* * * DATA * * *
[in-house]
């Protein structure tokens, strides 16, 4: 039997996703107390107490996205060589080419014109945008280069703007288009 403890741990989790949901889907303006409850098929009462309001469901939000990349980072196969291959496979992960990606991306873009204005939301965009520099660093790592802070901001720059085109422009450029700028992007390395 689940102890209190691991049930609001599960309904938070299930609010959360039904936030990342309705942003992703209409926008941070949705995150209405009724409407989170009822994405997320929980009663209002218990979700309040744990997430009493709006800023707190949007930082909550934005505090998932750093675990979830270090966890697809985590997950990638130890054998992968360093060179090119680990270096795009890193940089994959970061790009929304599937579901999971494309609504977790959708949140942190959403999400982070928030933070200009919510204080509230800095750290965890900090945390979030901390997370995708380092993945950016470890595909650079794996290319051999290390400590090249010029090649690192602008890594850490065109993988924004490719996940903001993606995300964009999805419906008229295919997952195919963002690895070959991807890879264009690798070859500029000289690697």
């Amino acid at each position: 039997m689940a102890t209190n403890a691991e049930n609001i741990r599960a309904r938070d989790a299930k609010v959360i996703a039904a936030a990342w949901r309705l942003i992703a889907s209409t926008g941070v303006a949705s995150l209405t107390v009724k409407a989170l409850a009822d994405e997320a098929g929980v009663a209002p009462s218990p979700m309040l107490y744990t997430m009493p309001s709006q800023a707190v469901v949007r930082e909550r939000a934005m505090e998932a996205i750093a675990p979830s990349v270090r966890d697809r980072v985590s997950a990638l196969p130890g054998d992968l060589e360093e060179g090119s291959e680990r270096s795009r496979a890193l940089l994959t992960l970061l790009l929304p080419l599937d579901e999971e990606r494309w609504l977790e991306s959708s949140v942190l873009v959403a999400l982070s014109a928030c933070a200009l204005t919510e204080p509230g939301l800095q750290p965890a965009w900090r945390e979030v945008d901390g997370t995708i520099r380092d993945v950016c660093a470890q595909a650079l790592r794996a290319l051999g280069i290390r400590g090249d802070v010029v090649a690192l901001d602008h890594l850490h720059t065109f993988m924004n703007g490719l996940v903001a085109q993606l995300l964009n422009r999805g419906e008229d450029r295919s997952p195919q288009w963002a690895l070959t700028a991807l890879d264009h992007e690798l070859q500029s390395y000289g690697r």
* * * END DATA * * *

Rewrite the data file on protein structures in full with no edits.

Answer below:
[in-house]
């Protein structure tokens, strides 16, 4: 039997996703107390107490996205060589080419014109945008280069703007288009 403890741990989790949901889907303006409850098929009462309001469901939000990349980072196969291959496979992960990606991306873009204005939301965009520099660093790592802070901001720059085109422009450029700028992007390395 689940102890209190691991049930609001599960309904938070299930609010959360039904936030990342309705942003992703209409926008941070949705995150209405009724409407989170009822994405997320929980009663209002218990979700309040744990997430009493709006800023707190949007930082909550934005505090998932750093675990979830270090966890697809985590997950990638130890054998992968360093060179090119680990270096795009890193940089994959970061790009929304599937579901999971494309609504977790959708949140942190959403999400982070928030933070200009919510204080509230800095750290965890900090945390979030901390997370995708380092993945950016470890595909650079794996290319051999290390400590090249010029090649690192602008890594850490065109993988924004490719996940903001993606995300964009999805419906008229295919997952195919963002690895070959991807890879264009690798070859500029000289690697």
């Amino acid at each position: 039997m689940a102890t209190n403890a691991e049930n609001i741990r599960a309904r938070d989790a299930k609010v959360i996703a039904a936030a990342w949901r309705l942003i992703a889907s209409t926008g941070v303006a949705s995150l209405t107390v009724k409407a989170l409850a009822d994405e997320a098929g929980v009663a209002p009462s218990p979700m309040l107490y744990t997430m009493p309001s709006q800023a707190v469901v949007r930082e909550r939000a934005m505090e998932a996205i750093a675990p979830s990349v270090r966890d697809r980072v985590s997950a990638l196969p130890g054998d992968l060589e360093e060179g090119s291959e680990r270096s795009r496979a890193l940089l994959t992960l970061l790009l929304p080419l599937d579901e999971e990606r494309w609504l977790e991306s959708s949140v942190l873009v959403a999400l982070s014109a928030c933070a200009l204005t919510e204080p509230g939301l800095q750290p965890a965009w900090r945390e979030v945008d901390g997370t995708i520099r380092d993945v950016c660093a470890q595909a650079l790592r794996a290319l051999g280069i290390r400590g090249d802070v010029v090649a690192l901001d602008h890594l850490h720059t065109f993988m924004n703007g490719l996940v903001a085109q993606l995300l964009n422009r999805g419906e008229d450029r295919s997952p195919q288009w963002a690895l070959t700028a991807l890879d264009h992007e690798l070859q500029s390395y000289g690697r």